Currently reading: Renault design boss hails end of bling
Gilles Vidal cites less complex and lighter materials to create more striking vehicles

Car makers must embrace a global trend towards minimalism, exploring opportunities to use fewer, less complex and lighter materials to create more striking vehicles. 

That’s the view of Renault design chief Gilles Vidal, who highlighted a shift towards designing for essential use while unveiling the Rafale SUV recently. 

“It’s time for an era of less bling, I believe,” he said. “The challenge for designers will be shaping a brand that is strong and impressive but so much simpler than today. We still want to be making striking cars, but with a more minimalistic, essential design.” 

Vidal noted how the role of advancing technology is opening up new opportunities for designers, particularly around lighting. This includes headlight shapes – the Rafale’s front headlights ape a split version of the Renault logo – and the option of a panoramic sunroof with four opacity modes that allow it to be shaded at the touch of a button. 


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“I am not saying I have the answers just yet, but I have been setting the challenge of what we can do to be striking but minimalistic,” said Vidal. 

“I am not sure that today anyone can say they are doing truly minimal design. The contrast is that some brands are being very adventurous, not even sticking to one design philosophy across the range. That’s fine if it works, but a cohesive minimalism is the hardest thing to make exciting.” 

Vidal also highlighted the benefits that minimalist design could have for the efficiency and dynamics of vehicles, notably around interiors. 

He said: “It’s no secret cars have grown, for safety, because buyers want more content, more equipment and so on. That has led to heavier cars, so we have had to run bigger brakes and so on… It’s a vicious circle. The idea now, in this modern environment, must be to try and create some kind of virtuous circle.” 

Vidal suggested seat design is one key area being investigated, saying lighter and thinner seat structures used by the airline industry are being analysed: “They have to be safe, of course, but if you can make a seatback half the depth, then you can gain leg and boot room, make the car shorter and lighter but just as practical and start an efficiency drive.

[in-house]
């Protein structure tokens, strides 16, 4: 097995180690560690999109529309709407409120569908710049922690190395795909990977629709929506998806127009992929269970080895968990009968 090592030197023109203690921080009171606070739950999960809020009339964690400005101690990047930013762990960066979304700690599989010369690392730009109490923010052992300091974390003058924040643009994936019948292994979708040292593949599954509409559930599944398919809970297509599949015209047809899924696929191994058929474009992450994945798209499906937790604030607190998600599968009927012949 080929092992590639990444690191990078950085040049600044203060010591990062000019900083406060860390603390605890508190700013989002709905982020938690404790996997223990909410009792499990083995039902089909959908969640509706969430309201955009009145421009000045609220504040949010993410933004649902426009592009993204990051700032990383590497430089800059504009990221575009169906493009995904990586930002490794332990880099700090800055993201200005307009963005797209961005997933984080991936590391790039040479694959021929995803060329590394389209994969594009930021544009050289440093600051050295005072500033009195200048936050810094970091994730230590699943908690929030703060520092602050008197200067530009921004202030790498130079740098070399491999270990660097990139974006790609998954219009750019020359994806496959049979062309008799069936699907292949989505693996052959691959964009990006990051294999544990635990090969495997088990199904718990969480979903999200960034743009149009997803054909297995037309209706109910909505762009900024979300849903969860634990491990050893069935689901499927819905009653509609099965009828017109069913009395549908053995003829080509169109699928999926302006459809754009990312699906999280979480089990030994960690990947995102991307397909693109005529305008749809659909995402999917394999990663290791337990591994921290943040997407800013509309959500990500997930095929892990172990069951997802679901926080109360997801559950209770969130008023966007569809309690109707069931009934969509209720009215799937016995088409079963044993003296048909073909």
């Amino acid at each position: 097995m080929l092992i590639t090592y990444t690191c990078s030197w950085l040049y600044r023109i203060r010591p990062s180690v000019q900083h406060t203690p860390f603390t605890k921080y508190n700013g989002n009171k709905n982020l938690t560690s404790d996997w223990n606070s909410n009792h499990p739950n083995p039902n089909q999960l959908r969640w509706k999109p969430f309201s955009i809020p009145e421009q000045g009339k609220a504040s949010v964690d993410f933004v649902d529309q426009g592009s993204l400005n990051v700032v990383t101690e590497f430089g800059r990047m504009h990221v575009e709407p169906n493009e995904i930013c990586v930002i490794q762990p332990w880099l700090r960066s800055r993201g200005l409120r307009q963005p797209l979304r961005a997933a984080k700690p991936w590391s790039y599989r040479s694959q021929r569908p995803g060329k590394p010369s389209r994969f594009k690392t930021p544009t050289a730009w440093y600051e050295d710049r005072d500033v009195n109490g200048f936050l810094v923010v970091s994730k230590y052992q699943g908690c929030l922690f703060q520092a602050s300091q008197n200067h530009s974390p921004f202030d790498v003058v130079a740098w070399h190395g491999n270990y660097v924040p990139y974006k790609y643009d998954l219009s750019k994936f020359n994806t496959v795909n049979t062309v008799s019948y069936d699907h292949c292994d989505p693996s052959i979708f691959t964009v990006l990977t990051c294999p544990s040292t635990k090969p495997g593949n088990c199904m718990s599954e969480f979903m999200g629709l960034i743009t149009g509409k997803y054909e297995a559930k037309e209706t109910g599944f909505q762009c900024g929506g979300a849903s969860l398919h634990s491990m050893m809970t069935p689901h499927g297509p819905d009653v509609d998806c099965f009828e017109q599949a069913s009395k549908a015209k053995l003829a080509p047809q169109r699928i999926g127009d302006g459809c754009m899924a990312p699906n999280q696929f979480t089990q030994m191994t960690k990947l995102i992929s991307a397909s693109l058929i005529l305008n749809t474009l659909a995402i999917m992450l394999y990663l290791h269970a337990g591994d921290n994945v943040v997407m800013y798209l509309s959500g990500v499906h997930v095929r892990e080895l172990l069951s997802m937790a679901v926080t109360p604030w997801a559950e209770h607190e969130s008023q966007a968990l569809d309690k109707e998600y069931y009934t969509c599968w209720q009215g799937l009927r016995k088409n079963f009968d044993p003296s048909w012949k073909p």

“It’s not easy, but we need to attack every angle for efficiency. Striking minimalism is a concept that we can look at with some excitement.”

John Neville

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Rick Maverick 27 July 2023

Gilles Vidal - hunted after blockbuster models at Peugeot - unfortunately has changed ('killed') the sculpted, athletic Laurens vd Acker design. 

streaky 29 July 2023

Gilles Vidal did great things for Peugeot, whose styling had bombed after ditching Pininfarina.  Unfortunately, Vidal seems to now be shown up as a one-trick pony.  His designs suited Peugeots but now he is turning Renaults into Peugeots when Renault had a great design language of its own.

tman247 27 July 2023

So Renault's answer is to bring out yet ANOTHER SUV, full of 'bling'. Does the world really need another SUV because they're absolutely the worst platform for an EV - bricks aren't that aerodynamic!

Rick Maverick 27 July 2023

Yes, the world needs more SUV's. Because your neighbor has one, your colleague as well. Oh, and its a practical shape to get in & out. Reminiscent of the Stagecoach format back in the day. 

Running Dog of ... 27 July 2023

Well and good if Renault really mean it - but do they or is this just more corporate BS being uncritically reported? Renault's partner is Nissan and I owned a couple of their Mk 1 Qashqais which (at least in 2 litre petrol form) had good performance and handling and rock-solid reliability.  They were also reasoably compact and had clean, understated design with good, driving-centred ergonomics.  Sadly, the Mk 2 was bigger, fatter, blingier, more ponderous and with growing amounts of all the usual added complexity.   So I moved to a Mazda CX-3 (again 2 litre petrol ICE) which has most of the Mk 1 Qashqai's virtues.  But now Mazda, like virtually every car maker, seems to be heading in the same mistaken direction - x and that's before EV-isation adds the usual 40/50% to weight and cost.   Remember Lotus-founder Colin Chapman's "Simplify, then add lightness"?  Manufacturers don't.